Shari Sakurai is a British author of paranormal, horror, science fiction and fantasy novels that almost always feature a LGBTQ protagonist and/or antagonist. She has always loved to write and it is her escape from the sometimes stressful modern life!
Aside from writing, Shari enjoys reading, watching movies, listening to (loud!) music, going to rock
concerts and learning more about other societies and cultures. Japanese culture is of particular interest
to her and she often incorporates Japanese themes and influences into her work.
Shari loves a challenge and has taken part and won the National Novel
Writing Month challenge twelve times!
1. What made you want to review books and how long have you been doing it?
I first started reviewing books in 2014. I wanted to start writing reviews for indie authors due to
my own experience of how difficult it is to get reviews. I appreciate all constructive feedback as
it helps me to improve upon my work and I am sure that fellow authors do too. I decided to start
reviewing as a way of supporting the indie community.
2. Walk us through your review process. What are some key things you look for when reviewing
book? What in your opinion makes a good book a great book?
For me the main things are characters, plot and pacing, and world building. I feel these are key ingredients that all connect to make a book great. When a novel has all of these things, I find that it can stay with me for months after I have read the final page.
3. How do you decide which book to review?
I often say I write what I like to read, and the reverse is true as well. Genre is important for me, although if a summary really catches my attention, I will take the plunge and try something new. I have done this a few times and have read some wonderful novels that I would never have discovered otherwise
4. Query letters let’s talk about them. From a reviewers point of view what makes a good query letter? What advice can you give someone writing a query letter to a book reviewer?
A good query letter should be tailored to the reviewer that you are reaching out too. It should contain the information that they have asked for, as well as being personalized with their name. My main advice for a query letter would be that you should always take the time to read through any submission guidelines that the reviewer has set. These are there for a reason and your book may not be suitable for that particular reviewer.
5. You are also a writer as well. Tells us your current and future works.
I am currently writing two series. My first is a vampire series called Demon’s Blood. The entire planned series is set across Japan in the 1800s and modern-day UK and Japan. The first couple of novels follow Japanese vampire Taku Kokawa and his English partner Thane Bremen as they flee vampire hunters in Tokyo. They choose to relocate to the UK, however the dangers that they left behind in Japan have followed them and when they catch up with Taku there are devastating consequences for them both.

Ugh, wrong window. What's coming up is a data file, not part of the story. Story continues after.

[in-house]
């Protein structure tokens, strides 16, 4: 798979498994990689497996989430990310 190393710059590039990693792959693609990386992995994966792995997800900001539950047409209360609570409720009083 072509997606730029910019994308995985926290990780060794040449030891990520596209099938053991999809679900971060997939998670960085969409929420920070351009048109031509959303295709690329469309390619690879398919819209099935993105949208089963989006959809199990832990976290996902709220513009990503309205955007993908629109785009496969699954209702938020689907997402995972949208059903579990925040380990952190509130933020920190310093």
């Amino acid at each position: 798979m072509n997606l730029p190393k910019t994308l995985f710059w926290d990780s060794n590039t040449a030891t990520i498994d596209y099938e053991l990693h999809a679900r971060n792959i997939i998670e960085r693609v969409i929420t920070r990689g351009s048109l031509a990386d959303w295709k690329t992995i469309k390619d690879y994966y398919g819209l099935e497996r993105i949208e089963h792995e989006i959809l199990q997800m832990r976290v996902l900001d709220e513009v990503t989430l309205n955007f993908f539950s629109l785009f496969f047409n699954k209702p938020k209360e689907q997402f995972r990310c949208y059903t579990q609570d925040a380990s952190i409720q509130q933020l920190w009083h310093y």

My second series, Perfect World, is a science fiction/superhero series that takes place in London in 2115. Climate change and war have dramatically changed the world as we know it. Eric Rawlins is a genetically engineered superhero who was created to defend England against threats both from abroad and closer to home. Eric’s enemy is Adam Larimore, the genetically engineered son of a wealthy businessman. Adam’s quest for vengeance against the organization that Eric works for puts them at odds, but when they are forced together the truth that Adam reveals causes Eric to question everything. As they become closer, Eric begins to develop feelings for Adam, but he does not know if he can really trust Adam or whether he is just part of Adam’s plan for revenge.
6. Does being a writer help you review your books and at the same time does being a book reviewer help you write your books?
Yes it definitely helps. As a reviewer I am exposed to different styles of writing through reviewing.
7. So you are a book reviewer AND a writer. How do you find time do both? Do you have set days to work on reviews and days to work on your own works?
I don’t have a schedule as such, but I try to read and write at once a day during the week and concentrate on my writing and reviews at weekends.
8. What’s some advice do you want to give fellow book reviewers?
Always be kind in any criticism. Someone’s book may not be to your liking, but a lot of love and work has gone into their creation. I always put some positives into my reviews, even if I did not enjoy the book.
9. Where can people get in contact with you if they are wanting to have you review their work?
There is a form on my website that you can submit for review enquiries:
10. Any final thoughts you want to share with everyone?
If you are a writer considering offering book reviews, I highly recommend it. It is a great way to meet fellow authors and discover some amazing indie titles!